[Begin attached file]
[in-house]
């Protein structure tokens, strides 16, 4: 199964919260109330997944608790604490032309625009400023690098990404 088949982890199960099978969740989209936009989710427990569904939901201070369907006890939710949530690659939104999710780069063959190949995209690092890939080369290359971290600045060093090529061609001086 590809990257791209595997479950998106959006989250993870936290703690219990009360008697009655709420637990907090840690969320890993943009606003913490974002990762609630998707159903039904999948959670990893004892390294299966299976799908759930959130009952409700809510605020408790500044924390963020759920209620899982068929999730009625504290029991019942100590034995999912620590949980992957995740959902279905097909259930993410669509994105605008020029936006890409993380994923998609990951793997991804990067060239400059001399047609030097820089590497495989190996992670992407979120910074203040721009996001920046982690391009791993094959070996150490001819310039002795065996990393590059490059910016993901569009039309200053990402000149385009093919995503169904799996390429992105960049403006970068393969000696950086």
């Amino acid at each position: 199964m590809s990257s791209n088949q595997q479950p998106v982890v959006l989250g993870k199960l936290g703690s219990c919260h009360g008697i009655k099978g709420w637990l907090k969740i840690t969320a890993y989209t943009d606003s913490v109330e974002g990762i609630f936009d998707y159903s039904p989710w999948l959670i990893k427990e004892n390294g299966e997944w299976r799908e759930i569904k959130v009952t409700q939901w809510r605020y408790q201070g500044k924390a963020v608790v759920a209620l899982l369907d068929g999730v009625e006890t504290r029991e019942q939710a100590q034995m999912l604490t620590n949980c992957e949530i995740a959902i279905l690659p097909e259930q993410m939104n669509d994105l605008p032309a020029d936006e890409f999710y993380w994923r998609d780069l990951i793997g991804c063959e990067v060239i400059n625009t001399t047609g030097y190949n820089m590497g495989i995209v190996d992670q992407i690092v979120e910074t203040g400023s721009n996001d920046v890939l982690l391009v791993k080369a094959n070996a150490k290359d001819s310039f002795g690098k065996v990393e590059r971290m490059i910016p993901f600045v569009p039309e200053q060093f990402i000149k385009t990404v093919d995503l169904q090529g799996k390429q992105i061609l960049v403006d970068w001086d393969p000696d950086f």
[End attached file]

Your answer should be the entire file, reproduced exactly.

[in-house]
């Protein structure tokens, strides 16, 4: 199964919260109330997944608790604490032309625009400023690098990404 088949982890199960099978969740989209936009989710427990569904939901201070369907006890939710949530690659939104999710780069063959190949995209690092890939080369290359971290600045060093090529061609001086 590809990257791209595997479950998106959006989250993870936290703690219990009360008697009655709420637990907090840690969320890993943009606003913490974002990762609630998707159903039904999948959670990893004892390294299966299976799908759930959130009952409700809510605020408790500044924390963020759920209620899982068929999730009625504290029991019942100590034995999912620590949980992957995740959902279905097909259930993410669509994105605008020029936006890409993380994923998609990951793997991804990067060239400059001399047609030097820089590497495989190996992670992407979120910074203040721009996001920046982690391009791993094959070996150490001819310039002795065996990393590059490059910016993901569009039309200053990402000149385009093919995503169904799996390429992105960049403006970068393969000696950086």
């Amino acid at each position: 199964m590809s990257s791209n088949q595997q479950p998106v982890v959006l989250g993870k199960l936290g703690s219990c919260h009360g008697i009655k099978g709420w637990l907090k969740i840690t969320a890993y989209t943009d606003s913490v109330e974002g990762i609630f936009d998707y159903s039904p989710w999948l959670i990893k427990e004892n390294g299966e997944w299976r799908e759930i569904k959130v009952t409700q939901w809510r605020y408790q201070g500044k924390a963020v608790v759920a209620l899982l369907d068929g999730v009625e006890t504290r029991e019942q939710a100590q034995m999912l604490t620590n949980c992957e949530i995740a959902i279905l690659p097909e259930q993410m939104n669509d994105l605008p032309a020029d936006e890409f999710y993380w994923r998609d780069l990951i793997g991804c063959e990067v060239i400059n625009t001399t047609g030097y190949n820089m590497g495989i995209v190996d992670q992407i690092v979120e910074t203040g400023s721009n996001d920046v890939l982690l391009v791993k080369a094959n070996a150490k290359d001819s310039f002795g690098k065996v990393e590059r971290m490059i910016p993901f600045v569009p039309e200053q060093f990402i000149k385009t990404v093919d995503l169904q090529g799996k390429q992105i061609l960049v403006d970068w001086d393969p000696d950086f």